Social Work and Human Suffering

1484 Words6 Pages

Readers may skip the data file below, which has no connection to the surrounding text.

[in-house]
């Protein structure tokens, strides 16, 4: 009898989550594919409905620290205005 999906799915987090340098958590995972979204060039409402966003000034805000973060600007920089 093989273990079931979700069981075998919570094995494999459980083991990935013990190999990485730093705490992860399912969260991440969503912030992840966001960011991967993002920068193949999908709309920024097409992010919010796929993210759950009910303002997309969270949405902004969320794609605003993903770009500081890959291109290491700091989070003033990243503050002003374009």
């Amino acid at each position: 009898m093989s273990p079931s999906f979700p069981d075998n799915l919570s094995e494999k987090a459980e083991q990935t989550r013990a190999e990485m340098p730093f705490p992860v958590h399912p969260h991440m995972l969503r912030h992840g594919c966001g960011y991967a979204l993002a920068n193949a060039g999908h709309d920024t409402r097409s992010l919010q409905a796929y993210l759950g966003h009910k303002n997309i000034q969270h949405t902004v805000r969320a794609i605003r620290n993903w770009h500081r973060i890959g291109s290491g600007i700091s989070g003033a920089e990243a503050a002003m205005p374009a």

Introduction Social work is born out of concern with human suffering but with its face set against changing social patterns that might cause suffering. Understanding leadership in social work is important as social, cultural, economic, and demographic factors are becoming diverse. Leadership is required in the social work in order to reach this goal of ending or lowering suffering. We all tend to believe we know a “good leader”, we even believe that we are good leaders in our own ways. I believe in that statement, because you can be a leader in many ways from the true leader to just a leader by heart. Throughout the semester, we as Social Work students are starting to dip our toes into the real world and about to start our journey into our field placement this upcoming fall semester, a general reaction we all secretly felt was the doubts in our head and questions of “Is this the career for me?” “Do I possess the certain attributes needed to be successful?” Those questions we have concluded that yes we do possess the certain attributes needed to be successful, when we walked into both Practice Methods Practice Methods II and I. We obtained the knowledge about leadership in the macro practice setting and throughout this paper, I will be applying the concepts I’ve learned over the semester and evaluate my leadership qualities over different time frames in my life: past, present and future. My past as a leader and becoming empowered I have had the opportunity leading others. This is through being the leader of a teen group leader at Harvey Baptist, before the original minister moved away. Being a church leader has provided the opportunity to exercise my leadership qualities. We succeeded in the composing of song, production and ... ... middle of paper ... ...ude managing environmental relationships, such as effective agency or program representation and positioning, networking, coalition building, negotiating hostile environments, and dealing with multiple customer and stakeholder groups (Cooke et al., p. 240). It is like what General George Patton once said, “Never tell people how to do things. Tell them what to do and they will surprise you with their ingenuity”. Works Cited Cooke, Reid & Edwards, R. (1997). Management: New developments and directions. In R. L. Edwards (Ed.), Encyclopedia of social work (19th ed., Suppl., pp. 229-242). Washington, DC: NASW Press. Rank, Michael G. & Hutchison, William S. Journal of Social Work Education, Vol. 36, No. 3 (Fall 2000), pp. 487-502 Reamer, Frederic G. "Ethical standards in social work: The NASW code of ethics. Encyclopedia of social work 19 (1997): 113-131
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